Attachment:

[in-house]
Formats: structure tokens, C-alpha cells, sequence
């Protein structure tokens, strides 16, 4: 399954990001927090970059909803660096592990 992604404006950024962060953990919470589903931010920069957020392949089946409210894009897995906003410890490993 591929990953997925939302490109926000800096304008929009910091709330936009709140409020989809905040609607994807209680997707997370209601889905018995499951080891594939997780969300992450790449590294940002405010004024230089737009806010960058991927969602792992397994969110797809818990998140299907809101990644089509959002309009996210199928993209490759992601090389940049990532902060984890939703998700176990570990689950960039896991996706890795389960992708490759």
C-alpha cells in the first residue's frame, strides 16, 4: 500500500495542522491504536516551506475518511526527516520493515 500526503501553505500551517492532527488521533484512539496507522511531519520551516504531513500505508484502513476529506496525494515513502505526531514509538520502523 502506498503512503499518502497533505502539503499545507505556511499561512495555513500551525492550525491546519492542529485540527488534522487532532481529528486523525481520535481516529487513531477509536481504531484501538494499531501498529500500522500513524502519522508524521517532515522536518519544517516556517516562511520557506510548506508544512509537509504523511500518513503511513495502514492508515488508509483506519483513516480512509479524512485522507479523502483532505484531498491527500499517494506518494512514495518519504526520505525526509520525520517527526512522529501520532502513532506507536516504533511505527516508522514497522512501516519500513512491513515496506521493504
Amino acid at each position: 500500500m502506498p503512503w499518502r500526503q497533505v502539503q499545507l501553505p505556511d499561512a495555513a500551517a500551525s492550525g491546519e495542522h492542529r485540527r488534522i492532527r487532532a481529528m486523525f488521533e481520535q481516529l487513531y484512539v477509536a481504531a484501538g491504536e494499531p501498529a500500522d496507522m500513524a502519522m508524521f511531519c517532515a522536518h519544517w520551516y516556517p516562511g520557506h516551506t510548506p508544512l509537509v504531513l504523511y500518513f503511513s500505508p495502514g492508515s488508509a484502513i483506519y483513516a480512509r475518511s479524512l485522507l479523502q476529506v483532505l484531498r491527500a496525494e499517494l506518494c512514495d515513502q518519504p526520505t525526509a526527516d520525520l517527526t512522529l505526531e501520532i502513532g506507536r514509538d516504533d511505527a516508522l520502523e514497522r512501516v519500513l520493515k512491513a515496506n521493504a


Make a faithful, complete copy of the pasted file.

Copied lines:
[in-house]
Formats: structure tokens, C-alpha cells, sequence
């Protein structure tokens, strides 16, 4: 399954990001927090970059909803660096592990 992604404006950024962060953990919470589903931010920069957020392949089946409210894009897995906003410890490993 591929990953997925939302490109926000800096304008929009910091709330936009709140409020989809905040609607994807209680997707997370209601889905018995499951080891594939997780969300992450790449590294940002405010004024230089737009806010960058991927969602792992397994969110797809818990998140299907809101990644089509959002309009996210199928993209490759992601090389940049990532902060984890939703998700176990570990689950960039896991996706890795389960992708490759």
C-alpha cells in the first residue's frame, strides 16, 4: 500500500495542522491504536516551506475518511526527516520493515 500526503501553505500551517492532527488521533484512539496507522511531519520551516504531513500505508484502513476529506496525494515513502505526531514509538520502523 502506498503512503499518502497533505502539503499545507505556511499561512495555513500551525492550525491546519492542529485540527488534522487532532481529528486523525481520535481516529487513531477509536481504531484501538494499531501498529500500522500513524502519522508524521517532515522536518519544517516556517516562511520557506510548506508544512509537509504523511500518513503511513495502514492508515488508509483506519483513516480512509479524512485522507479523502483532505484531498491527500499517494506518494512514495518519504526520505525526509520525520517527526512522529501520532502513532506507536516504533511505527516508522514497522512501516519500513512491513515496506521493504
Amino acid at each position: 500500500m502506498p503512503w499518502r500526503q497533505v502539503q499545507l501553505p505556511d499561512a495555513a500551517a500551525s492550525g491546519e495542522h492542529r485540527r488534522i492532527r487532532a481529528m486523525f488521533e481520535q481516529l487513531y484512539v477509536a481504531a484501538g491504536e494499531p501498529a500500522d496507522m500513524a502519522m508524521f511531519c517532515a522536518h519544517w520551516y516556517p516562511g520557506h516551506t510548506p508544512l509537509v504531513l504523511y500518513f503511513s500505508p495502514g492508515s488508509a484502513i483506519y483513516a480512509r475518511s479524512l485522507l479523502q476529506v483532505l484531498r491527500a496525494e499517494l506518494c512514495d515513502q518519504p526520505t525526509a526527516d520525520l517527526t512522529l505526531e501520532i502513532g506507536r514509538d516504533d511505527a516508522l520502523e514497522r512501516v519500513l520493515k512491513a515496506n521493504a